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Toni Talks about PT Today

Unintended Consequences of Cutting Staff

Published September 3, 2013 5:10 PM by Toni Patt

In recent posts, fellow ADVANCE bloggers Dean and Michael have been discussing how companies cut staff as a measure to lower costs. Neither of them supports the idea. Both make valid arguments against the practice that I'm sure would fall on deaf ears. Anyone who works in patient care sees the foolishness of the practice. The facility I'm working in now has cut staff to the bare minimum. Now they are seeing unexpected results.

The obvious result of fewer workers is the rest must pick up the slack. Everyone is given more patients and expected to accomplish everything in the same amount of time. Most of us buckle down and get it done. This doesn't appear to be true of CNAs. They keep quitting. Or they simply stop coming to work. There must be many more CNA jobs than there are CNAs because they keep quitting and we can't replace them.

This means the remaining CNAs must do even more work. So naturally even more of them quit. The staffing matrix places two CNAs on each hall. Now we have two halls per CNA. Needless to say, the response time to call bells is slow. Patient satisfaction continues to fall. Surveys sent out after discharges come back with lower and lower scores. Many patients refuse to come back, even frequent flyer patients, because they're unhappy.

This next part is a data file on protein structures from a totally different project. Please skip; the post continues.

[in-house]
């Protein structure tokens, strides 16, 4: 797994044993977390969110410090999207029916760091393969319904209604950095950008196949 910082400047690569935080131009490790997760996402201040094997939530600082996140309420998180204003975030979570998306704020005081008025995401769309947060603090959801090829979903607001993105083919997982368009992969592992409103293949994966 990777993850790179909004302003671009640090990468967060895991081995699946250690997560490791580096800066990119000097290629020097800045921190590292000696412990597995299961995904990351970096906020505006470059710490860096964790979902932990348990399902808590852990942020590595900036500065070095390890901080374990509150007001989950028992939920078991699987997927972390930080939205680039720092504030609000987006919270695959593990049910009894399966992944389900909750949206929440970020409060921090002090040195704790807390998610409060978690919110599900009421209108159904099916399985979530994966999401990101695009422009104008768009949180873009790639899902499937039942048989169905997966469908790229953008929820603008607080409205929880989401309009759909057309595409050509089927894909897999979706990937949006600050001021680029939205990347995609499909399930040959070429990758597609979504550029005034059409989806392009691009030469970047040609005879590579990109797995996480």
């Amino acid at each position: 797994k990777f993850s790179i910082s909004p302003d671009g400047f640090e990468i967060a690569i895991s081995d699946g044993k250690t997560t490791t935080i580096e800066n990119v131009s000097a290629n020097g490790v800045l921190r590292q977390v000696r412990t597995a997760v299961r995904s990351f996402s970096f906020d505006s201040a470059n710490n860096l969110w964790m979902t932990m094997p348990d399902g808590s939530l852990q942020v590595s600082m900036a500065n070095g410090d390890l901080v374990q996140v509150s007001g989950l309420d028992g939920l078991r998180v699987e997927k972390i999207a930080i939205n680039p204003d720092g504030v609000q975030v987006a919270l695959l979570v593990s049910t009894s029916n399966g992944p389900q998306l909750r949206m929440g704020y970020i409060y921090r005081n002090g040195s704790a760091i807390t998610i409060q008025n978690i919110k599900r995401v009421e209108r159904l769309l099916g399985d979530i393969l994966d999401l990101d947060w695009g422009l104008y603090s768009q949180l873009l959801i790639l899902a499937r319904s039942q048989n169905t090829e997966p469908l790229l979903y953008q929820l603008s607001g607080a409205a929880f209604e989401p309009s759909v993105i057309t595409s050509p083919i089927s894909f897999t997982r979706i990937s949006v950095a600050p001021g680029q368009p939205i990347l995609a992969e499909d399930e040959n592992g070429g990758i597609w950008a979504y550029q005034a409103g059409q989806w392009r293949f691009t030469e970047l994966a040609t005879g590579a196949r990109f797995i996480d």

Fewer patients translates into lower census and lower census means decreased revenue on top of already decreased reimbursement. In order to further decrease costs, more staff is eliminated. For some reason, no one makes the connection between inadequate staffing, patient dissatisfaction and lack of return admissions.

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The US actually needs to learn from some mistakes made here in the UK. The Francis Inquiry;

on the horrible state of affairs at the Mid-staffordshire NHS Trust, which met all efficiency targets but neglected patient care, highlights what happens when management is preserved and frontline staff are worked to exhaustion at dangerously low levels. This incident has generated a huge wave of change here in the UK. Lets hope the US learns it before lots of patients suffer the consequences.

Dean Metz September 4, 2013 3:10 PM

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